The article is particularly problematic from my perspective because I’m incredibly proud of Reuters’s long tradition of impartial journalism. I’m on the opinion side, not bound by such things, and if you think I’m biased you’re right. (I should mention here explicitly that this post, just like everything else on this blog, is my personal opinion. It may or may not be shared by others within the organization. But it should emphatically not be taken as representing the views of Thomson Reuters.)

Reuters news stories like the one about OWS are held to a very high standard of integrity, independence, and freedom from bias. And there’s lots in this article which tilts hard to the right.

There’s the idea that Rush Limbaugh is a good place to look if you want someone to “sum up the speculation” and provide the news hook for the entire story. The idea that the Council on Foreign Relations is a “liberal cause”. The idea that the protests were “triggered” by a campaign poster featuring a “battle-ready mob” of people “dressed in anarchist black”. The description of OWS as “the so-called occupation”. And then there’s this:

Since its obscure beginnings, the campaign has drawn global media attention in places as far-flung as Iran and China. The Times of London, however, was not alone when it called the protests “Passionate but Pointless.”

Reuters cannot — must not — get a reputation as a right-wing media outlet. We have to report the news as impartially as we can. In this case, there was no story, and nothing to report. Inventing a tenuous and intellectually-dishonest link between Soros and OWS might get us traffic from Matt Drudge — but that’s traffic which, frankly, we don’t particularly value or care for. Much more importantly, it serves to undermine the heart of what Reuters stands for. And we can never afford to do that.

Update: After a rather confusing series of events, the old version of the story is still online, while a recast version is here. Both of them now carry the headline “Soros: not a funder of Wall Street protests”. Which is an improvement.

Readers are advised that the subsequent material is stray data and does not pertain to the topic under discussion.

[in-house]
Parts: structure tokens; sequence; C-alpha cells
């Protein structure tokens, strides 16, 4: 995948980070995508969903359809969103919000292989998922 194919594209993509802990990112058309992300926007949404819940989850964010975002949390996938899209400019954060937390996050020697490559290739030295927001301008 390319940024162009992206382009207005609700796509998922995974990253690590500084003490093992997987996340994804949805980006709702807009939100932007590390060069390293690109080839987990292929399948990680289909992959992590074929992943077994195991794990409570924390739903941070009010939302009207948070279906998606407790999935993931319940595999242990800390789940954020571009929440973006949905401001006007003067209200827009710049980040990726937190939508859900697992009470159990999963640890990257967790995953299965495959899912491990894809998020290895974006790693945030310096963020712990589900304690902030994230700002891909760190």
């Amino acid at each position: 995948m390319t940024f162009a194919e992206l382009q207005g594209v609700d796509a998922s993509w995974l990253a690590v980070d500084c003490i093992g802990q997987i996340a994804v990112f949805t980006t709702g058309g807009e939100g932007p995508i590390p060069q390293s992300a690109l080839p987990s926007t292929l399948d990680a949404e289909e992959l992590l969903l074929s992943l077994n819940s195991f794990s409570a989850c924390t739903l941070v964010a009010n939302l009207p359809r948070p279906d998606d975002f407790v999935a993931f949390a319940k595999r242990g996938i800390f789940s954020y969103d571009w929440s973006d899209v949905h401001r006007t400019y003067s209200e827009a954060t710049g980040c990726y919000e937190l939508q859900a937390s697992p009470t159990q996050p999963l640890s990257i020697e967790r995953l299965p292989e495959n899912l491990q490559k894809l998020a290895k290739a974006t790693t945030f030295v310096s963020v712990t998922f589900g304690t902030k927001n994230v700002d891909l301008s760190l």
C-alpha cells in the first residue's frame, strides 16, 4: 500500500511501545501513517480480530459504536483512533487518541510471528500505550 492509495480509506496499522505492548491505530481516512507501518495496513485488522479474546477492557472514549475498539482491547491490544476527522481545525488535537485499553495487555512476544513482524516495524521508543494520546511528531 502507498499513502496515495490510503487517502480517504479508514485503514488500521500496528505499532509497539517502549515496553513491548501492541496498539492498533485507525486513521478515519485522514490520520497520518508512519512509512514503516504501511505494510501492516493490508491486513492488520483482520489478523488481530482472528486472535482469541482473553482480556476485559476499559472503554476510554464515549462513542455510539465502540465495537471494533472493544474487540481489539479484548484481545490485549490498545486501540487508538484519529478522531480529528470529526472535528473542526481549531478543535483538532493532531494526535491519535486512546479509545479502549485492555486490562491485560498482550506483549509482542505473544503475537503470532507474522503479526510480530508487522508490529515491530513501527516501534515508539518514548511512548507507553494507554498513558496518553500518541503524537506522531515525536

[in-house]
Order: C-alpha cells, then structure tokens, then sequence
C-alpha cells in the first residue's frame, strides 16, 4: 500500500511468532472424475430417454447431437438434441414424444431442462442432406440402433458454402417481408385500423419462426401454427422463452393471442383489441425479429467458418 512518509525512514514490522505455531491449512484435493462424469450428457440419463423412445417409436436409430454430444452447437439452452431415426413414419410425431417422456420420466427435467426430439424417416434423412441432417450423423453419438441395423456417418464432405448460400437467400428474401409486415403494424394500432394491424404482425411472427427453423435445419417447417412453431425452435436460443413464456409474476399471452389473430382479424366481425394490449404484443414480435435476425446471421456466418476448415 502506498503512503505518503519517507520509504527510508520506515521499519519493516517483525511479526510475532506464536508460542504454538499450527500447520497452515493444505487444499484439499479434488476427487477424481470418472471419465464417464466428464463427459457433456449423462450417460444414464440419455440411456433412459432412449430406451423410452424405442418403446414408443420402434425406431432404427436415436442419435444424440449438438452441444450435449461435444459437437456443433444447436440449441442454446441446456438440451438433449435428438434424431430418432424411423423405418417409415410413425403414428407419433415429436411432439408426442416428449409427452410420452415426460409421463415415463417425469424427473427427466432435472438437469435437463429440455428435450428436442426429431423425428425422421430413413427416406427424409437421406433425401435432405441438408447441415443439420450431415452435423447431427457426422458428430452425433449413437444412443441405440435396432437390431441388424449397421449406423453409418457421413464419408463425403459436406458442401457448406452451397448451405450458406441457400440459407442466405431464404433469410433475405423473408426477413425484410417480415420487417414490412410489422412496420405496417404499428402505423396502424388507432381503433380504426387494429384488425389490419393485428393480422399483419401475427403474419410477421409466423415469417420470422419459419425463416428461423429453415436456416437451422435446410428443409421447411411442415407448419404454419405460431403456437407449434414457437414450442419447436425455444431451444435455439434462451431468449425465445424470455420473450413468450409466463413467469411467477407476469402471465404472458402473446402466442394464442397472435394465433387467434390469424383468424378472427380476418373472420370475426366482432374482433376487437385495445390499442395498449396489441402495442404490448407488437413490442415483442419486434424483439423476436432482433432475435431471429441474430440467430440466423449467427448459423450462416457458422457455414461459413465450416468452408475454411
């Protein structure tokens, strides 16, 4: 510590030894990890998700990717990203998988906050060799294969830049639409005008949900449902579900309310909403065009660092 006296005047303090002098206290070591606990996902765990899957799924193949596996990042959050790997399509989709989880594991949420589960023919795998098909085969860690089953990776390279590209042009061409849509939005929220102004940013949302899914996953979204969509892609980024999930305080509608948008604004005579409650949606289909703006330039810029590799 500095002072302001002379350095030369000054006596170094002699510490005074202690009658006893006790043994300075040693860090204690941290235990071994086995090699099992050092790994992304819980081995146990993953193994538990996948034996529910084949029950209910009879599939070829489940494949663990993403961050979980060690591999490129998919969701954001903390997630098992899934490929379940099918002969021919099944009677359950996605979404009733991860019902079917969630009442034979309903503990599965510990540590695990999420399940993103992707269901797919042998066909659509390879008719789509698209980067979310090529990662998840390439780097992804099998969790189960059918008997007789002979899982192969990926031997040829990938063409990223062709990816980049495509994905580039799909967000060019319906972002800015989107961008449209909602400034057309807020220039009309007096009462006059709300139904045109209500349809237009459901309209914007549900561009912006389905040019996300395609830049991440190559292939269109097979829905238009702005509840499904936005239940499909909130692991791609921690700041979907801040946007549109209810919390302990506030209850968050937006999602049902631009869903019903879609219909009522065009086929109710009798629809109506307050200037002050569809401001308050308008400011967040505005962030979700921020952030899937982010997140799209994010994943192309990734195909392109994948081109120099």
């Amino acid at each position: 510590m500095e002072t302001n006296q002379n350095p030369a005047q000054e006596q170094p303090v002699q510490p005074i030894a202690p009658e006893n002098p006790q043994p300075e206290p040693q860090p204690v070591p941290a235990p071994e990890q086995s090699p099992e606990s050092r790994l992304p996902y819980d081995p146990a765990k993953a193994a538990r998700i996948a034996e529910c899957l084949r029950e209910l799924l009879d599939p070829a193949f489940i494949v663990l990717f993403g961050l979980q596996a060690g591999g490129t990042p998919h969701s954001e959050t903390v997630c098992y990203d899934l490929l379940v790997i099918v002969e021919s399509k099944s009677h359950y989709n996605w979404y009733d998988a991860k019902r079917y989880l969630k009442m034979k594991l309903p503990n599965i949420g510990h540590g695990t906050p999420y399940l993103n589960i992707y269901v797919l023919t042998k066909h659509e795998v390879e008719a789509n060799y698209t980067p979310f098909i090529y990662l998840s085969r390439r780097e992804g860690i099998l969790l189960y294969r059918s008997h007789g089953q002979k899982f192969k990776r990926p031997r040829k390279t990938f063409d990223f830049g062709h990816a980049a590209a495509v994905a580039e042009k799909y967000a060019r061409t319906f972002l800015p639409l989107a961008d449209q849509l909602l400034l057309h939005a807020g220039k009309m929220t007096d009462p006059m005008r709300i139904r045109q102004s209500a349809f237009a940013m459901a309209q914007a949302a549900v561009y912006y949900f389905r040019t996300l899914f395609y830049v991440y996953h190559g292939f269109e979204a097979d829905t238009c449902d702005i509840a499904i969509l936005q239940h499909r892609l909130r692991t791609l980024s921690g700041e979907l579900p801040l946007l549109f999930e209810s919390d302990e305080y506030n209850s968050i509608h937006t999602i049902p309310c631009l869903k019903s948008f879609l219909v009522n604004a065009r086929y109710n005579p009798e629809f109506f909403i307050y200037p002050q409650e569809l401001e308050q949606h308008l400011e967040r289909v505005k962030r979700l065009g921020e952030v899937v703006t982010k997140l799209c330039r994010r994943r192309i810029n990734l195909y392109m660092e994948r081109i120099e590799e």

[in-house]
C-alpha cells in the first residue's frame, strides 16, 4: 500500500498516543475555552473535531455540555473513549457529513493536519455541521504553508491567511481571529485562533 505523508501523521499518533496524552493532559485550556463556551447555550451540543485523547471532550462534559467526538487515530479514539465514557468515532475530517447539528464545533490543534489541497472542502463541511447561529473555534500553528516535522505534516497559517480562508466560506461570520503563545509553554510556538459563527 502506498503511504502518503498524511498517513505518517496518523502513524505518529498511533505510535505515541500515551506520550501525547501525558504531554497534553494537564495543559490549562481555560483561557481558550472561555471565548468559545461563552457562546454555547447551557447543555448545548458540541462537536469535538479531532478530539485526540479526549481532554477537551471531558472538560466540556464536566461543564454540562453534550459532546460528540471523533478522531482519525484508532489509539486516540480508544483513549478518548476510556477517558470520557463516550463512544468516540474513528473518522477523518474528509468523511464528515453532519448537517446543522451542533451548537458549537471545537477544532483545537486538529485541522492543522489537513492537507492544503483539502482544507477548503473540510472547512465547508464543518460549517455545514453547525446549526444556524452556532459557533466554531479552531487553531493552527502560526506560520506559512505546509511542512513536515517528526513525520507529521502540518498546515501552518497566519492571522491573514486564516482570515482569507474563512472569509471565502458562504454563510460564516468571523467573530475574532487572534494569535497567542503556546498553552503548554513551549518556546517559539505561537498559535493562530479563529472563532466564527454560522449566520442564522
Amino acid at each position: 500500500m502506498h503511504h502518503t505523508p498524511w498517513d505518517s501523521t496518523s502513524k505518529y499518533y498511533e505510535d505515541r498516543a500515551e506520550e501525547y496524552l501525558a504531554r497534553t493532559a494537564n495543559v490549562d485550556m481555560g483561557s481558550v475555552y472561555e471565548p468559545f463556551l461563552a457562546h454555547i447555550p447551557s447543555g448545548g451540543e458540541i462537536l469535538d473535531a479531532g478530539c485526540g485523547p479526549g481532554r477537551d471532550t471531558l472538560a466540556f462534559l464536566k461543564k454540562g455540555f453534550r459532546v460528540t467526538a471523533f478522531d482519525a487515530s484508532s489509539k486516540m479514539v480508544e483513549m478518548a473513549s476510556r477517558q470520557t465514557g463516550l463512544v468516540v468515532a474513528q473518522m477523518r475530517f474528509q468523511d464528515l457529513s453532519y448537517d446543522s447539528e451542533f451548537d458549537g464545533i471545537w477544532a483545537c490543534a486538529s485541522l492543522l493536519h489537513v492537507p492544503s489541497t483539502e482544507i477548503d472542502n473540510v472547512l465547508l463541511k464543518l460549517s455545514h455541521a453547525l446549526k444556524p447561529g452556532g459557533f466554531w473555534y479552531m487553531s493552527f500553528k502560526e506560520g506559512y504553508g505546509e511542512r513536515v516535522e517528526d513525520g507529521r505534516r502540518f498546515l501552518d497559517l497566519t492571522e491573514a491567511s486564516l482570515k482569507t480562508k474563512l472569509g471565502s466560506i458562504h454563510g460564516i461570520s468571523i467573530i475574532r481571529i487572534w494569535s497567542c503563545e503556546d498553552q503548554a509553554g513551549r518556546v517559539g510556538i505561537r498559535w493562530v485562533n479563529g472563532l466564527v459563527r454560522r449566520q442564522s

Just as I thought — FELIX has no response and can’t admit he’s been had.

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FT Tilt, RIP

Felix Salmon
Oct 13, 2011 15:32 UTC

It never even made it to its first birthday. FT Tilt, the high-priced emerging-markets blog launched with some fanfare in January, has now quietly died.

This is a sad day: Tilt was run by the FT’s two most innovative journalists, Paul Murphy and Stacy-Marie Ishmael, and was a bold attempt to view the developing world from a novel perspective. The FT could and should learn a lot from Tilt’s innovations, not least the rich and various forms of engagement it had with its readers.

The FT should also learn from Tilt’s failures, which are to be found in the business model rather than in the journalism. Tilt was a blog run by a small team of smart young journalists — but it was priced at thousands of dollars a year, and I could never understand where the value was meant to lie. Those journalists had amazing sources and language skills in countries around the world, but they were ring-fenced from the FT itself, and didn’t really contribute noticeably to the newspaper. Ironically, they might actually contribute more now, going forwards, in the wake of Tilt’s execution: FT spokeswoman Darcy Keller tells me that the newspaper is trying to find jobs for them. I hope it does; as Stacy says, they have done tremendous work, and deserve to be rewarded for it.

The model of charging very large amounts of money for information about global markets which is relatively cheap to collate just doesn’t seem to work — Tilt is now dead, and Roubini.com is up for sale. The fact is that smart, economically-literate people are never going to be that cheap — so you need to have some kind of decently-sized market for what they do. And both Tilt and Roubini.com have been priced way too high to reach even a four-digit subscriber base. What’s more, these kind of services get better as their audience grows — they learn from their audience. Keeping the audience artificially tiny by implementing a massive paywall is self-defeating.

No startup ever achieves success in less than one year, so the FT’s decision with respect to Tilt does seem hasty. What they should have done is make Tilt free to all FT subscribers, and see if it took off that way. FT Alphaville has proved that bloggy brand extensions can be extremely successful, if done right, and Tilt’s material was certainly of great interest to a very important part of the FT’s global audience.

It’s good for media companies to experiment, and it’s necessary that some of those experiments fail. But I don’t think that FT Tilt failed, in terms of its core journalistic output. I think that the FT got greedy for subscription revenues from day one, and never let Tilt grow and thrive as it could and should have done. I absolutely blame the overlords for this one, not the people who did the real work.

Update: Richard Desai-Green, Roubini’s CFO, responds:

We have 1,000 clients.

You seem to be treating info published in the media as fact but in fact the CNBC journalist had his numbers wrong.

We are cash flow positive.

We’re well capitalized.

We are continuing to hire people.

We just opened an office in India and hired 9 people.

We’re continuing to grow our business.

We can never say we won’t sell the company but I can say at this time we don’t have any offers and the executive team of our company is as committed as ever.